8.2-2 Purchasing a Pistol or Revolver without a Permit -- § 29-33 (b)
Revised to December 1, 2007
The defendant is charged [in count __] with purchasing or receiving a pistol or revolver without a valid permit.
For you to find the defendant guilty of this charge, the state must prove the following elements beyond a reasonable doubt:
Element 1 - Purchased or
received a pistol or revolver
The first element is that the defendant purchased or received a pistol or revolver. A "pistol or revolver" means any firearm having a barrel less than twelve inches.1
Element 2 - Without a permit
The second element is that the defendant did not have a valid permit. <Review evidence of permit.>2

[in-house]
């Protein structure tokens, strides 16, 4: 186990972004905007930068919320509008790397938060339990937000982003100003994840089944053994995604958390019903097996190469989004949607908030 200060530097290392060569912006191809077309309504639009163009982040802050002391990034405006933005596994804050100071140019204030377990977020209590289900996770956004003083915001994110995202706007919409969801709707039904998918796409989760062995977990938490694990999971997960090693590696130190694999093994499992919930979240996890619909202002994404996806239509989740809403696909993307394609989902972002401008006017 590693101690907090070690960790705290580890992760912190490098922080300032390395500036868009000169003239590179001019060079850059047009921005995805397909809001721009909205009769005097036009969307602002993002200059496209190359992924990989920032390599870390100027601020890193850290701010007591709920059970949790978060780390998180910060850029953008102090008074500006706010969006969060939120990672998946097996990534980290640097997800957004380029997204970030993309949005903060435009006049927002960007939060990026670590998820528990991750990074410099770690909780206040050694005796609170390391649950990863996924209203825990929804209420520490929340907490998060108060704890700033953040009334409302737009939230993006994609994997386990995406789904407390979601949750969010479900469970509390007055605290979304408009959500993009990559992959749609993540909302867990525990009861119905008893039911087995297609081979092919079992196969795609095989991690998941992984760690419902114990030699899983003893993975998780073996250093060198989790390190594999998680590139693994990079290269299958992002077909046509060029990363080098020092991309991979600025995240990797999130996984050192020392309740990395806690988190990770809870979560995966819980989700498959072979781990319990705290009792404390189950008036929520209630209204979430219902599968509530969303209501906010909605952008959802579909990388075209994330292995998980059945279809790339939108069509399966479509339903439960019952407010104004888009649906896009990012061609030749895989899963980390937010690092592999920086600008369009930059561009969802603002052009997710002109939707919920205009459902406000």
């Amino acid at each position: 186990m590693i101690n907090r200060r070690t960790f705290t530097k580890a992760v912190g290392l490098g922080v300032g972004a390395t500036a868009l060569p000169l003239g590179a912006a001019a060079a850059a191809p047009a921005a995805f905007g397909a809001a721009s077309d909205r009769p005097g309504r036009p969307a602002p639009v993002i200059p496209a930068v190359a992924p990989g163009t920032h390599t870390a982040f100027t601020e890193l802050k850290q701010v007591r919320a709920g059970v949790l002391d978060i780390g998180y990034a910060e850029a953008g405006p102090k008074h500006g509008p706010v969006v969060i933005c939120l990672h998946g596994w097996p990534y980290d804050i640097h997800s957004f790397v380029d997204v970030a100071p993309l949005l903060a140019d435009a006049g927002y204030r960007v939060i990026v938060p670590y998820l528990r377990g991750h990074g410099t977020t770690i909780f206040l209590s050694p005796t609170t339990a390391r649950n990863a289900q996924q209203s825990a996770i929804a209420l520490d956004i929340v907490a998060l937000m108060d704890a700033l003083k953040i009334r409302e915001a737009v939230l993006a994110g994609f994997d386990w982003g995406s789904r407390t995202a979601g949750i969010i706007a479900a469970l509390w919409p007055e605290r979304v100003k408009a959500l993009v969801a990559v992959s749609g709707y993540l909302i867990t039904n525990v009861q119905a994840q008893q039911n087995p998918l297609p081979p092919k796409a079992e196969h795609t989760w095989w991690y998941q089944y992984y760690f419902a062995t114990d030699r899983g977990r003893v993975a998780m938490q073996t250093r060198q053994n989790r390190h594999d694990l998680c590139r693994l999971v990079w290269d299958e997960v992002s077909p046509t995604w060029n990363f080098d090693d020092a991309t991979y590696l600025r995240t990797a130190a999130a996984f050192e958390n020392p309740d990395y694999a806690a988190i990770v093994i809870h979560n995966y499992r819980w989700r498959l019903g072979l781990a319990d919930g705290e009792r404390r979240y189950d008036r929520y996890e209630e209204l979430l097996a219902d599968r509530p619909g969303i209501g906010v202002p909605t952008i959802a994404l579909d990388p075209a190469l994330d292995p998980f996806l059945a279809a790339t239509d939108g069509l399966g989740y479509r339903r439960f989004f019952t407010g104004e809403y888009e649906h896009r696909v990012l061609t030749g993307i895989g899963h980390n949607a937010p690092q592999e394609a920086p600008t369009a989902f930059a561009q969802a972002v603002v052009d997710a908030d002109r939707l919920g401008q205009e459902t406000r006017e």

In summary, the state must prove beyond a reasonable doubt that 1) the defendant (purchased / received) a pistol or revolver, and 2) the defendant did not have a valid permit.
If you unanimously find that the state
has proved beyond a reasonable doubt each of the elements of the crime of
purchasing or receiving a pistol or revolver without a permit, then you shall
find the defendant guilty. On the other hand, if you unanimously find that the
state has failed to prove beyond a reasonable doubt any of the elements, you
shall then find the defendant not guilty.
1 Because the definition of "pistol or revolver" derives from General Statutes § 29-27, operability of the pistol or revolver is not a requirement of this offense. See glossary entry for pistol or revolver.
The statute specifies a carrying permit issued pursuant to General Statutes §
29-28 (b), a retail sales permit issued pursuant to General Statutes § 29-28
(a), or an eligibility certificate issued pursuant to General Statutes §
29-36f. A federal marshal, parole officer or peace officer is not required to
have a permit.